For a record-breaking sixth time bringing the same comic book character to life on the silver screen, Oscar nominee Hugh Jackman is back and more raging than ever in The Wolverine, which hits theatres today.
With his indestructible adamantium claws, ageless and self-healing skin, sometimes-burdening immortality, and an origin story unlike any other in the mutant world, Wolverine has become the face of the X-Men franchise and an ideal of both human and superhero strength. But be warned, parents: although this metal-infused soldier is a role model for courage and perseverance, the plotline may be too complex for young children and the film is riddled with scenes of violence and gore.
Taking place after X-Men: The Last Stand, when Logan/Wolverine was forced to put an end to his love interest Jean Grey’s life, the immortal half-man-half-metal mutant isolates himself from society, believing that he is relieving the world of one more danger. But his retreat is unexpectedly disturbed when feisty, sword-swinging Yukio (Rila Fukushima) lures him to Japan to visit an old friend.
After being confronted with the possibility of true mortality, Wolverine soon discovers that things are not what they seem, as he is yanked into a precarious world of Yakuza gang members, corrupt politics, and stealthy ninja warriors. On a mission to protect the life of Mariko Yashida (Tao Okamoto), the beautiful heiress to Japan’s leading industrial empire, Wolverine wrestles with the demons of his past as he struggles to find his inner hero and learn what it really means to be human.
What we loved:
Despite the film’s dark and violent nature that make it unsuitable as a family-friendly movie, older children can still enjoy the bits of humour that are peppered throughout the film, the martial arts scenes void of graphic content, and the seamless special effects used to transform humans into mutants and bring big destructive metal machines to life.
Kids are sure to enjoy watching a caveman-like Wolverine sit grudgingly in a bubble bath, prodded with scrubbing brushes by the Yashida residence’s maids. Tiny redheaded Yukio’s self-proclaimed role as Wolverine’s bodyguard may also warrant a few chuckles. Adults are sure to appreciate both the realistically picturesque (and the appropriately grungy) Japanese scenery, Wolverine’s increased vulnerability and humanness, and — for nostalgia’s sake — Jean Grey’s (Famke Janssen) occasional appearances in Logan’s dreams.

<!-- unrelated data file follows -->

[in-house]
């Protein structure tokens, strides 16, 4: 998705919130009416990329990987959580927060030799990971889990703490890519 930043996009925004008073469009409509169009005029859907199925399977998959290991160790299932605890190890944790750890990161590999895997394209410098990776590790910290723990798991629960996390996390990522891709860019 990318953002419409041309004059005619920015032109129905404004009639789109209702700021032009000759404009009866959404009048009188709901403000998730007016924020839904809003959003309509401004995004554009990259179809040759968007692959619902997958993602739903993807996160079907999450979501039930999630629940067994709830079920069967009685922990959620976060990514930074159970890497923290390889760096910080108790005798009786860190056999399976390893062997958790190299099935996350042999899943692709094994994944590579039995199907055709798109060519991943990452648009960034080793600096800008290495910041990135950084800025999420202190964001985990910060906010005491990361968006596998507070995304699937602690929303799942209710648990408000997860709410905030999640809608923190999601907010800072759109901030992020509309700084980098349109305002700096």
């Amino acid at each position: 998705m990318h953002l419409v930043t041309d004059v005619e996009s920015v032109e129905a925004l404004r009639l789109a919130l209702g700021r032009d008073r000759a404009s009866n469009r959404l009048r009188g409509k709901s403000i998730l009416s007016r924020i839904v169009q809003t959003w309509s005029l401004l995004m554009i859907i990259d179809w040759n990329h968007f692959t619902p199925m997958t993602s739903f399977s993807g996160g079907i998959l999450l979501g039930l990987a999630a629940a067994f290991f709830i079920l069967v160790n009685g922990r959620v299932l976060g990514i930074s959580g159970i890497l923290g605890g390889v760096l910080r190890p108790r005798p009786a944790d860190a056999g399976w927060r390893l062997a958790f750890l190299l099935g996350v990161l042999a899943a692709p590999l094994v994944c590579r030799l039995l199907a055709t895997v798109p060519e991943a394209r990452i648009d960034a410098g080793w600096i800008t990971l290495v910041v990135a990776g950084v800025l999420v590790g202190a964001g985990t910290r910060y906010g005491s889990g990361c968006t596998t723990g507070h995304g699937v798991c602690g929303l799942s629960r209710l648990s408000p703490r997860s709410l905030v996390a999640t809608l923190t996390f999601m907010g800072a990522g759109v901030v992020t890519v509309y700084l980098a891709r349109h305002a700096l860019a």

As previously mentioned, this film contains back-to-back scenes of — at times — disturbing violence and gore, as well as frightening imagery, some offensive language, and sexually suggestive content.
A few scenes that may be particularly hard for younger kids to watch include:
- A man’s hand is stabbed with a knife and then drenched in alcohol;
- Three men commit suicide by stabbing themselves in the hearts;
- A man is shown completely burnt during the re-enactment of the Nagasaki bombing;
- A man cuts open his own chest;
- A mutant’s powers causes her victims’ skin to boil and burn;
- A mutant peels off her snakeskin.
Other scenes that may be deemed inappropriate for children include the very last bit of Wolverine’s bathing scene, in which his lower backside is just barely shown. In addition, some comical-but-strictly-adult jokes are made when two characters are forced to spend the night in a Japanese love hotel together, and a there are a few romantic encounters throughout the film, although nothing explicit is shown onscreen.
PG — Parental Guidance is Strongly Advised
Brimming with bloody fight scenes and imagery that is not for the weak-stomached, parents are more likely to enjoy The Wolverine’s intense character development and adult humour on a night out by themselves. With its complex plot and somewhat graphic content, I wouldn’t recommend the film for children under the age of 14.
An additional note for fans of the franchise: Make sure you stay seated for a few minutes once the end credits begin. You won’t want to miss the potential teaser of the recently-announced X-Men: Days of Future Past, due in theatres next year.